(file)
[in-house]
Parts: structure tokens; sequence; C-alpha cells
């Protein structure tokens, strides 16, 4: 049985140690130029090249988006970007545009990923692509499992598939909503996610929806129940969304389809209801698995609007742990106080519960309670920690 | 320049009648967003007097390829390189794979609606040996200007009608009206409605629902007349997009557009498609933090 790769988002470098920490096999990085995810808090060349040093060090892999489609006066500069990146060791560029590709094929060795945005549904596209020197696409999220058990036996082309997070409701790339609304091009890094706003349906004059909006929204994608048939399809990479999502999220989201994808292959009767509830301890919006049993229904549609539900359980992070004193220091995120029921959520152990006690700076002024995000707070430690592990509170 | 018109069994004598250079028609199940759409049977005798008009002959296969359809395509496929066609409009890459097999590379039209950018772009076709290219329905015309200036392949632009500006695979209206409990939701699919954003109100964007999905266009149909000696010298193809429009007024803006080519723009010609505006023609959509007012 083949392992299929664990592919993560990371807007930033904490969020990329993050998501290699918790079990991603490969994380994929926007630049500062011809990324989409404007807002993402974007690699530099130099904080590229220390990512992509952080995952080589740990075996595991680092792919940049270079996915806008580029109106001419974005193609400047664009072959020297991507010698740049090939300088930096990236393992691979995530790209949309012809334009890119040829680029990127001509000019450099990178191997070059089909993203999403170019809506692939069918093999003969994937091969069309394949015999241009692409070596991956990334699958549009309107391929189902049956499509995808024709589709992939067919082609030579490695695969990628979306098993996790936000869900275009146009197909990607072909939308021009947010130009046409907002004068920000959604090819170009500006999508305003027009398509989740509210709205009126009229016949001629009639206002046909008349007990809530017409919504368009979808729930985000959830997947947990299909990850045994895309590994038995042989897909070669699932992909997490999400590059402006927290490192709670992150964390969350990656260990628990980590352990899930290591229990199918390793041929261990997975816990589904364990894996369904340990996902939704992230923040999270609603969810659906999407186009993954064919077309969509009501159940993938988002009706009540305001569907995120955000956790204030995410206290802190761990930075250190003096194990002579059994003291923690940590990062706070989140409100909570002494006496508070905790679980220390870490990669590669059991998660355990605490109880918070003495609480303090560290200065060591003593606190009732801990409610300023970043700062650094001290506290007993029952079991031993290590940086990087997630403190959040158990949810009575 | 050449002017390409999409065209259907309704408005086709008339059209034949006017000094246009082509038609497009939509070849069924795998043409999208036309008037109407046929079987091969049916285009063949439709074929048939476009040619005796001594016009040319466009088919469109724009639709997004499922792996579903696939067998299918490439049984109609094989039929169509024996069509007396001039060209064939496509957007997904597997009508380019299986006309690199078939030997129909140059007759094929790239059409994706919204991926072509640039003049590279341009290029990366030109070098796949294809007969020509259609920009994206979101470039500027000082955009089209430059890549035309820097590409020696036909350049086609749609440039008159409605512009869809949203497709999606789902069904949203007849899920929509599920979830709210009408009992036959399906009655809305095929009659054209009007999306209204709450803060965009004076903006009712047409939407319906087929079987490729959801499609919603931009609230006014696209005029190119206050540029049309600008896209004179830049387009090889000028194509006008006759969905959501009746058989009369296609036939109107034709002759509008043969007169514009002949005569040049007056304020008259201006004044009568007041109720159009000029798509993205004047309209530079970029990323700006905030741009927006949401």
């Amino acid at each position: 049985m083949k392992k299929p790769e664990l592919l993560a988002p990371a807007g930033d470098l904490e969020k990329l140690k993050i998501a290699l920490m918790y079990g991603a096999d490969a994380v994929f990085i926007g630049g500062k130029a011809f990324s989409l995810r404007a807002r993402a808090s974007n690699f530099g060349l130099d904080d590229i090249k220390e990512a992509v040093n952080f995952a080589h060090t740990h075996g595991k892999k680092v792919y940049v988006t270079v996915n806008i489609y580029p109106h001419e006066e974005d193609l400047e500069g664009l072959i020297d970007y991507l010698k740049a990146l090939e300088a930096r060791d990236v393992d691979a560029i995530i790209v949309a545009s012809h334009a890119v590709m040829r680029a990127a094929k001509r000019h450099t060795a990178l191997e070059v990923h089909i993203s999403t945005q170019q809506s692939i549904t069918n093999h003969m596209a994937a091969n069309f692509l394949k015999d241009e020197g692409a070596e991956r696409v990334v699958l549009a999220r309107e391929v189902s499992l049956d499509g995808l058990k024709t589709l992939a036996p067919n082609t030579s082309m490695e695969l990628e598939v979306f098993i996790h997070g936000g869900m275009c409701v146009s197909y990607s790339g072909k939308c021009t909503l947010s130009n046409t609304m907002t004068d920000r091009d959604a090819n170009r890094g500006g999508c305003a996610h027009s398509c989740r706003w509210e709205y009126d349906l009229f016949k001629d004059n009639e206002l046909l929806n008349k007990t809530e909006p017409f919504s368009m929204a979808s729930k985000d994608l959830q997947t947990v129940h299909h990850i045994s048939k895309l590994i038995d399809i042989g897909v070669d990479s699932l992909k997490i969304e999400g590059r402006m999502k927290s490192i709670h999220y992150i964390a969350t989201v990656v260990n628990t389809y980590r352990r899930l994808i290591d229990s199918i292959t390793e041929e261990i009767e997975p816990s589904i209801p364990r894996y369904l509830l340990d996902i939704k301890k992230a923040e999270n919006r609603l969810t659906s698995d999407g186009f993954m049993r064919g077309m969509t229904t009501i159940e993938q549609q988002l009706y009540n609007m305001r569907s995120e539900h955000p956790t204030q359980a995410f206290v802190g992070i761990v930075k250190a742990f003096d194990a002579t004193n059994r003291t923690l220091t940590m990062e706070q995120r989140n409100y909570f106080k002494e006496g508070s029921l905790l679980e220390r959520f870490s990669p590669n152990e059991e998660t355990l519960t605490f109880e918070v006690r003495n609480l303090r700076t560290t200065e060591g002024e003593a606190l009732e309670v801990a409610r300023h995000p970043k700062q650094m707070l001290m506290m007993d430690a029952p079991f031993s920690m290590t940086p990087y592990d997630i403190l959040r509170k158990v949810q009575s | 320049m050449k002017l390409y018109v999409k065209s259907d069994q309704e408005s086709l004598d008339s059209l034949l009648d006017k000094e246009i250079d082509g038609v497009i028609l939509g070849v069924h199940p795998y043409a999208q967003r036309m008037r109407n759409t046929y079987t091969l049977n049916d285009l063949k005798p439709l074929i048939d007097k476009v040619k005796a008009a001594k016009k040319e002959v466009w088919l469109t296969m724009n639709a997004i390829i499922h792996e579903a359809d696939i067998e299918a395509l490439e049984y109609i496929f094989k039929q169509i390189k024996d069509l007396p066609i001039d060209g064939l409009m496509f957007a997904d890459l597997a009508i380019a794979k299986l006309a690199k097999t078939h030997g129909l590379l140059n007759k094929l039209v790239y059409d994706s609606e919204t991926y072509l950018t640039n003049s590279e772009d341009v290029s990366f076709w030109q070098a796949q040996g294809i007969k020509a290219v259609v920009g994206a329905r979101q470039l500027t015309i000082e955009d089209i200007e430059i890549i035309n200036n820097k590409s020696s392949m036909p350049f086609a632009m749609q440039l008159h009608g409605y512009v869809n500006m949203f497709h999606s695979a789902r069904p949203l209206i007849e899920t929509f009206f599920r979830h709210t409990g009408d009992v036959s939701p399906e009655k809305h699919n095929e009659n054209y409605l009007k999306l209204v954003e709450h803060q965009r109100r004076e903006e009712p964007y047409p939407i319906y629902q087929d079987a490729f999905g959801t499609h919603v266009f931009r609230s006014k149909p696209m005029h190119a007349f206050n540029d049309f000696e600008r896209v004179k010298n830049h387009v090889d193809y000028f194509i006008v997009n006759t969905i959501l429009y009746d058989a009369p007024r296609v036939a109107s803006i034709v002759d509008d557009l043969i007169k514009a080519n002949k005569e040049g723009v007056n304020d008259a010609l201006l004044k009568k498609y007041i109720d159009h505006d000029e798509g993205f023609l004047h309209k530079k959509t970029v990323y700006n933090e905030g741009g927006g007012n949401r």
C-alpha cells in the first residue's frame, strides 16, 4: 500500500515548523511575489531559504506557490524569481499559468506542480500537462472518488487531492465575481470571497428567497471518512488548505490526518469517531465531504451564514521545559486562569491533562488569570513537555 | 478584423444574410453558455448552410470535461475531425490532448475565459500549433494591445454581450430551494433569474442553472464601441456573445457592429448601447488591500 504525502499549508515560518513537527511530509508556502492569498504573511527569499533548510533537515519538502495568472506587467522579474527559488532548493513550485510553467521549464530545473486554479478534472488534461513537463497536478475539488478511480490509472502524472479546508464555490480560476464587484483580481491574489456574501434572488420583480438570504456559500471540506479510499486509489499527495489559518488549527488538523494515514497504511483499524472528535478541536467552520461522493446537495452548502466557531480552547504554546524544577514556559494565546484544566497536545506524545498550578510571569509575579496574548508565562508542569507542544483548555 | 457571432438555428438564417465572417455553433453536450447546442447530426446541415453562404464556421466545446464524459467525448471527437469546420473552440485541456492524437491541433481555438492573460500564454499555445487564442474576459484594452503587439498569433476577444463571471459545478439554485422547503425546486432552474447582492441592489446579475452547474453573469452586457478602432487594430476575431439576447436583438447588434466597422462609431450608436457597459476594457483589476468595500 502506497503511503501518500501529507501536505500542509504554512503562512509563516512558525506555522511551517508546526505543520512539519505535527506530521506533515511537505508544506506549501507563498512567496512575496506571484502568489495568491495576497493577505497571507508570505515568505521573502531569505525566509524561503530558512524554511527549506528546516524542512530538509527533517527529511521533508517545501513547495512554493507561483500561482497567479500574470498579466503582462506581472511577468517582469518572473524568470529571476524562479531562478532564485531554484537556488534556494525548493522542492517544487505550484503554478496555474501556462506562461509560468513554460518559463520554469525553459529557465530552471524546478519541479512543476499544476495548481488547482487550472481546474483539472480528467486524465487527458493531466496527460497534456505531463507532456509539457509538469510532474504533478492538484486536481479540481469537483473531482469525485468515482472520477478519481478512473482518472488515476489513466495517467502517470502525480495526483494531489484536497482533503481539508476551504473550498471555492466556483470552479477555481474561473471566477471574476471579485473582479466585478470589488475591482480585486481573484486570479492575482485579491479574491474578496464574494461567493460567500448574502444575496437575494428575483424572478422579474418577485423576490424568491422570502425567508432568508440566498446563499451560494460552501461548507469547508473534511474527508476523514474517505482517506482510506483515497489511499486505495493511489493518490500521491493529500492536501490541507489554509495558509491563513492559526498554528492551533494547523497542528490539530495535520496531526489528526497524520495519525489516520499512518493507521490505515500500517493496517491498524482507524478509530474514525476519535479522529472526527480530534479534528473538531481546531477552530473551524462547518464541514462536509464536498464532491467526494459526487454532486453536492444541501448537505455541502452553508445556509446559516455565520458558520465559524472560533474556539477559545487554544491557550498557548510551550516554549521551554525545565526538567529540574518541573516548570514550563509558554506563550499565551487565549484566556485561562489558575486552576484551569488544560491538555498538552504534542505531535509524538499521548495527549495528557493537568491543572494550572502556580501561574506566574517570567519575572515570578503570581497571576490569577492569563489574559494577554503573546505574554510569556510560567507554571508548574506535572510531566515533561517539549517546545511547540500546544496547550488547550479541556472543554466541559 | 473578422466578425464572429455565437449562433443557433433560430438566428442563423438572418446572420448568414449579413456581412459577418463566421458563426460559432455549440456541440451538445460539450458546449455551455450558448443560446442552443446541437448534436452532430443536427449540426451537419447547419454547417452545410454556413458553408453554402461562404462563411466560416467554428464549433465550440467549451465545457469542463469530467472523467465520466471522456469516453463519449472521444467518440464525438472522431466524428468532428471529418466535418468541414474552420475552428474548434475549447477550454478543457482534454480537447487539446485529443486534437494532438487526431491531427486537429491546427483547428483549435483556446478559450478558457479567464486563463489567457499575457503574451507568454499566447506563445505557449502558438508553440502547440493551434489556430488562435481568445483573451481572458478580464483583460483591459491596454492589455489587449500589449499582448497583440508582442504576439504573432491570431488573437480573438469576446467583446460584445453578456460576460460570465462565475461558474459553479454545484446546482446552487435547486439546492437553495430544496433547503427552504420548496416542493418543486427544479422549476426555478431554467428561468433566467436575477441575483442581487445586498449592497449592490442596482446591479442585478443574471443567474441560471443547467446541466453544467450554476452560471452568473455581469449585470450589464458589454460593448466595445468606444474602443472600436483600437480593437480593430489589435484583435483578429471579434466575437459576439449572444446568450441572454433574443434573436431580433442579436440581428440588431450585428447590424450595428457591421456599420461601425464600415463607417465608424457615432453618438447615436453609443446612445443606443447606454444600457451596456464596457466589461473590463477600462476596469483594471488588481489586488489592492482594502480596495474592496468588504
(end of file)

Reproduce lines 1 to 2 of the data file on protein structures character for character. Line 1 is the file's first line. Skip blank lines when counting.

[in-house]
Parts: structure tokens; sequence; C-alpha cells